The Government further argues that Customs' limited authority to examine Sunlight's business records also lessens Sunlight's expectations of privacy, as Sunlight is part of a "closely regulated" industry. New York v. Burger, 482 U.S. 691, 700-01, 96 L. Ed. 2d 601, 107 S. Ct. 2636 (1987). However, in order for industry regulation to diminish expectations of privacy to a point where warrantless searches are permitted, the regulation must provide notice to owners of firms in the industry that their "'property will be subject to periodic inspections undertaken for specific purposes.'" Id. at 703 (quoting Donovan v. Dewey, 452 U.S. 594, 600
, 69 L. Ed. 2d 262, 101 S. Ct. 2534 (1981)). The statute granting examination powers to Customs provides no notice of unannounced searches such as the search of Sunlight's offices, as it requires Customs to provide reasonable notice before conducting any examination. See 19 U.S.C. § 1509(a)(1) (1988). Further, Customs' examination power is not limited to one industry; rather, Customs is broadly empowered to examine "any" document relevant to:
Id. (emphasis supplied). Thus, Sunlight cannot be said to have been put on notice that, due to its industry classification, its records were subject to unannounced examination by Customs.
In addition, Defendants Li and Wu have demonstrated the required "nexus between the area searched and [their respective] work space," Chuang, 897 F.2d at 649 (quoting United States v. Britt, 508 F.2d 1052, 1056 (5th Cir. 1975), cert. denied, 423 U.S. 825, 46 L. Ed. 2d 42, 96 S. Ct. 40 (1975)), with respect to at least some of the seized documents, including those taken from Wu's desk and Li's desk and personal computer. In light of this Court's ruling on the merits of the Fourth Amendment challenge of the Sunlight defendants, however, it is unnecessary to determine precisely to which areas of the office they have established the required connection.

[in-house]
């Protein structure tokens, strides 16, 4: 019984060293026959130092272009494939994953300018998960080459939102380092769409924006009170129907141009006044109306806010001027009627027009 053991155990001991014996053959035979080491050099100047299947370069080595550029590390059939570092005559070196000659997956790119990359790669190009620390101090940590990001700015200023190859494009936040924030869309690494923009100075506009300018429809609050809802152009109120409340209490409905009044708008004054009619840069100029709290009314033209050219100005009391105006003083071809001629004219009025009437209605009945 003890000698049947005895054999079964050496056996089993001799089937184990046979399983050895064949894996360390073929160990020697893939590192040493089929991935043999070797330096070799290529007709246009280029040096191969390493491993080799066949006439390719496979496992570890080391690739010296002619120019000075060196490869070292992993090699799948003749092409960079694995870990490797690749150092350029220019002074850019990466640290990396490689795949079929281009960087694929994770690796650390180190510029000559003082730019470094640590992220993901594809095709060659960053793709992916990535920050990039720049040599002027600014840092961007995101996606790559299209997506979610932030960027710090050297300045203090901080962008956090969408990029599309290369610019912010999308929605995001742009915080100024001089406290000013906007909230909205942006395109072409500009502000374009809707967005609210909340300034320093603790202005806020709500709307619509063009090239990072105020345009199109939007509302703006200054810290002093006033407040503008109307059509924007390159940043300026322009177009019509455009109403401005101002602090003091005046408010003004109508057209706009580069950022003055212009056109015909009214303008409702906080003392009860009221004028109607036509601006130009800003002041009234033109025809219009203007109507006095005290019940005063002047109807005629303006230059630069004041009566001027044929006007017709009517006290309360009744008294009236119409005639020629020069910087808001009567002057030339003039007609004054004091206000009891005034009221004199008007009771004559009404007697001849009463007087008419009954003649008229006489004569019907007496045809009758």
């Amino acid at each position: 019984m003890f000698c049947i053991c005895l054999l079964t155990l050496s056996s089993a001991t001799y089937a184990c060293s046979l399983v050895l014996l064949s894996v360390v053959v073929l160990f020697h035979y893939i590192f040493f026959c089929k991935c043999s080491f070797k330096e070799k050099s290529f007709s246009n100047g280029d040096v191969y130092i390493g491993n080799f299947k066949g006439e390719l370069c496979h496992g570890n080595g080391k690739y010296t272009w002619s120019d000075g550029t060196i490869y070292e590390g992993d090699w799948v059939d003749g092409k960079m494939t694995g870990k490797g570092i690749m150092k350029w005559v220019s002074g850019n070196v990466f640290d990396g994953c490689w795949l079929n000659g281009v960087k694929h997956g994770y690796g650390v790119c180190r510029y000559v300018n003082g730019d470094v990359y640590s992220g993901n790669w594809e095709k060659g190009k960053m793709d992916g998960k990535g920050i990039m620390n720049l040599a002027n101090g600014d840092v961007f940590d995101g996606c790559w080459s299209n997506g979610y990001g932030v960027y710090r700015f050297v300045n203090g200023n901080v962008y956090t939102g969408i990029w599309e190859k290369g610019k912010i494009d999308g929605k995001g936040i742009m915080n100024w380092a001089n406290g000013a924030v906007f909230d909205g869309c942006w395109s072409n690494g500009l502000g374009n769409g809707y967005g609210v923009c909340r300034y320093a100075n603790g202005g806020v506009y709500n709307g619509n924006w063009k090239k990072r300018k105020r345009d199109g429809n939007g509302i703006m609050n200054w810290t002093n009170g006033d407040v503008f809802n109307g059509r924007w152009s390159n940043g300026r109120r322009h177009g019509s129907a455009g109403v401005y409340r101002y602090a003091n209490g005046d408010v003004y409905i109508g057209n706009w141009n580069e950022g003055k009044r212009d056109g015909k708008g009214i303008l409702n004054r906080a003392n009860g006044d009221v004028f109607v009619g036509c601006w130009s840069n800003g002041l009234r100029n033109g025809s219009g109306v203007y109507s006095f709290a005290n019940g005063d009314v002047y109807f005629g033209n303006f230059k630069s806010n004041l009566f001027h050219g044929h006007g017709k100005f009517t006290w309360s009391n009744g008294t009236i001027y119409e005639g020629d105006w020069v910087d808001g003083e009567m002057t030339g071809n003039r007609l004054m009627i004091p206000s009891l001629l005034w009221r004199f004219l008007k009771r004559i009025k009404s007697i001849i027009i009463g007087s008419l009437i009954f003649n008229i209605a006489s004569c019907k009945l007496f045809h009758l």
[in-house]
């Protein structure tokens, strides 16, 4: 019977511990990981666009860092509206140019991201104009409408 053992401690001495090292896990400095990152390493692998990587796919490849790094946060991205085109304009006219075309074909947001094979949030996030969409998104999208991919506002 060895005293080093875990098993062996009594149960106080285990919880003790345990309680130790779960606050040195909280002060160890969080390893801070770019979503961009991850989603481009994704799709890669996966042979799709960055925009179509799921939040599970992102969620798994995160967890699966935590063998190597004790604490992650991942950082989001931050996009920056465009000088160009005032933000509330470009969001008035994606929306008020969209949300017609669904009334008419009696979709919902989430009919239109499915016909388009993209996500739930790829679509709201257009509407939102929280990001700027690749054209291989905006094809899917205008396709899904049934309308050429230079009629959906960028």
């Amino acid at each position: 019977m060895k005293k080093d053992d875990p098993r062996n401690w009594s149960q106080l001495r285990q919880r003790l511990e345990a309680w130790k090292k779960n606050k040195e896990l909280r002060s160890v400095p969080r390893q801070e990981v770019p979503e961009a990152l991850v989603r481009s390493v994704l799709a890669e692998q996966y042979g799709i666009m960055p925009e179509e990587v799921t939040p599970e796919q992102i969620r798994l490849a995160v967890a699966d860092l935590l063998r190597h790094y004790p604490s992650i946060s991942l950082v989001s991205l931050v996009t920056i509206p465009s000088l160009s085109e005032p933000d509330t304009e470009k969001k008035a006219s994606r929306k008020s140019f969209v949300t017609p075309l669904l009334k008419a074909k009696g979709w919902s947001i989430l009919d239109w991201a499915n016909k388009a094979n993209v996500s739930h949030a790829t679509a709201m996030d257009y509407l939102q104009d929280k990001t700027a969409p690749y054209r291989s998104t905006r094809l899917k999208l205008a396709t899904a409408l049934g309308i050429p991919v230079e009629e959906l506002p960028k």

B. Alleged Falsity of the Affidavit Supporting the Search Warrant
The Sunlight defendants argue that the warrant was based on knowing misrepresentations of material fact, and not upon probable cause. To challenge successfully the sworn statements in a warrant affidavit, a defendant must make substantial preliminary showings on each of three grounds:
(1) that the warrant affidavit includes a false statement,
(2) that the allegedly false statement was made knowingly and intentionally or with reckless disregard for the truth, and
(3) that the allegedly false statement is necessary to a finding of probable cause.
United States v. U.S. Currency, The Amount of $ 228.356.00, 895 F.2d 908, 919 (2d Cir.), cert. denied, 495 U.S. 958 (1990); see also United States v. Levasseur, 816 F.2d 37, 43 (2d Cir. 1987); United States v. Ferguson, 758 F.2d 843, 848 (2d Cir.), cert. denied, 474 U.S. 1032, 88 L. Ed. 2d 572, 106 S. Ct. 592 (1985). These preliminary showings must include both allegations and offers of proof. See Franks v. Delaware, 438 U.S. 154, 171, 57 L. Ed. 2d 667, 98 S. Ct. 2674 (1978).
The Sunlight defendants claim that two allegations in the affidavit upon which the warrant was based are false, and seek a Franks hearing regarding these allegations. First, the Sunlight defendants contend that the allegation in the affidavit regarding the control relationship between China National Textiles Import and Export Corporation ("China National") and Jiangsu Knitwear is false. There is no need to explore this contention, as this Court finds that the challenged statements constitute background ...